Bad Poetry

bad poetry

The notion of ‘bad poetry’ has been on my mind since I listened to some last night.

Insert “sigh” here.

It is always difficult to critique poetry

and

it’s even harder for someone to take you seriously if you’re not a good poet yourself.

Two things: unless a poet asks for your opinion (and means the request)

don’t say anything except how you could understand

their feelings.

The other is that someone who appreciates poetry but doesn’t write it

is equally capable of offering constructive criticism as

a poet is.

In my case, having studied poetry in university,

and tried my hand at it several times,

I have a solid grounding in the elements and foundations necessary to

contribute a valid opinion about

good poetry.

However, it makes my spine itch and my teeth ache

when a new poet is not interested in honest feedback because

he or she feels the work is of top quality all ready. At the same time,

I still shudder

if a poet realizes they need advice but

are only interested in sharing their work.

Yes,

it takes a long time (and never for some closet poets)

to become comfortable with their work and the sound of their own voice

before they are able to accept criticism without feeling that it is

an attack

on their work or themselves.

I am forever patient with my students because I know they are still

learning.

But someone not interested in bettering their

craft, or who is stuck in limbo with their writing just drives me up the wall,

but I still hold my

tongue.

What about you?

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Categories: Notables, Poetry

Tags: , , , , , ,

6 replies

  1. An insightful post this is for me. I have a book of poetry I am working on and I gave a friend who is also a self publisher to read through it. the next Sunday she sees me and says “I love your poetry, what do you intend to do ………….”, some weeks after we meet again and she asks me about my work and I said “I am almost through, just doing some editing” and she exclaims ” you mean what you gave me was not edited”. then I remembered I did not tell her exactly what I needed from her.
    poetry means many things to many people and may take endless time to refine, but at a time must be published so the poet be relieved.

    Like

    • That’s often the way it is when we ask for help or advice from our friends and family… they do not want to hurt our feelings and so will spare our feelings before being completely honest. I hope the editors you’ve chosen to rely on are compassionate as well as knowledgeable in their field 🙂 Good luck with your book!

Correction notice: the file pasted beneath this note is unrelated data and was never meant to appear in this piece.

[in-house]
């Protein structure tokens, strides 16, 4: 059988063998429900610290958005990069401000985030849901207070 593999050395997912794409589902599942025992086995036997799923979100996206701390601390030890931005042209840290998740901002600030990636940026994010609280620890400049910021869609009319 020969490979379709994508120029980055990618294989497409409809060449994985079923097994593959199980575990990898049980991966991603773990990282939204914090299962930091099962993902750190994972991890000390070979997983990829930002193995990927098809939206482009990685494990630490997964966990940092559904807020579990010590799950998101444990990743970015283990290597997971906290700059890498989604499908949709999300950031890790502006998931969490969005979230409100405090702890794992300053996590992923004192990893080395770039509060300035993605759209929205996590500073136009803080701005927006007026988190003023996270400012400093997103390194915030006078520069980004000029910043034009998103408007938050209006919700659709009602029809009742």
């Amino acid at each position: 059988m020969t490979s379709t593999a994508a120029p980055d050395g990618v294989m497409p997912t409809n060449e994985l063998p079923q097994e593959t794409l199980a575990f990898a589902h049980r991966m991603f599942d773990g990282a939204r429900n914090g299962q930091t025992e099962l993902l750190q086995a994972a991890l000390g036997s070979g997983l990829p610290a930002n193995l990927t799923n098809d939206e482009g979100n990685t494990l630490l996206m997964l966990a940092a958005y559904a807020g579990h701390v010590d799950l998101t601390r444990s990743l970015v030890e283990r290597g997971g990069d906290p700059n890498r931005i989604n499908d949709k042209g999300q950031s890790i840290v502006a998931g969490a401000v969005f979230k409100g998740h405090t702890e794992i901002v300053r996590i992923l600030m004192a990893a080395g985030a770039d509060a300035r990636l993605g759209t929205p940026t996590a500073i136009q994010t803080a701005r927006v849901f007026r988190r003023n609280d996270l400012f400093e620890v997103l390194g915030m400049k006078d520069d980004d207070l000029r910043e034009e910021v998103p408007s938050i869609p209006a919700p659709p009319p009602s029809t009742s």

Like

  2. I tend to agree with you on this, for most people on blogs its of value to keep quiet unless someone actually asks for advice. Critique becomes par for the course within journals or public venues that are more impersonal. Blogs are difficult to assess in that regard so I’ve taken the stand of offering daily thoughts and ideas rather than specifically critiquing specific poems or poets. That is, unless someone has asked me to do so, then I’ve offered a reading on my blog. One thing I look for is in the About to see if they are seeking critique or open discussion on their work. Sometimes a person might even want a private message rather than an embarrassing open public critique as well. It’s always difficult to judge in that sense for blogs. For open journals and publications its a whole other ball game. 🙂

    Like

    • Well said, S.C.
      My rant was fueled by a ‘sharing session’ with one of my local writing communities. The girl asked after the fact what we thought of her work when we had given praise to another member who read after the girl’s contribution. It was like she just wanted to hear the same praise but I couldn’t do it – I had to stay quiet. Then she looked right at me; that’s when I came up with the line about it really being an emotionally driven piece. Safe ground, right 😉

      Liked by 1 person

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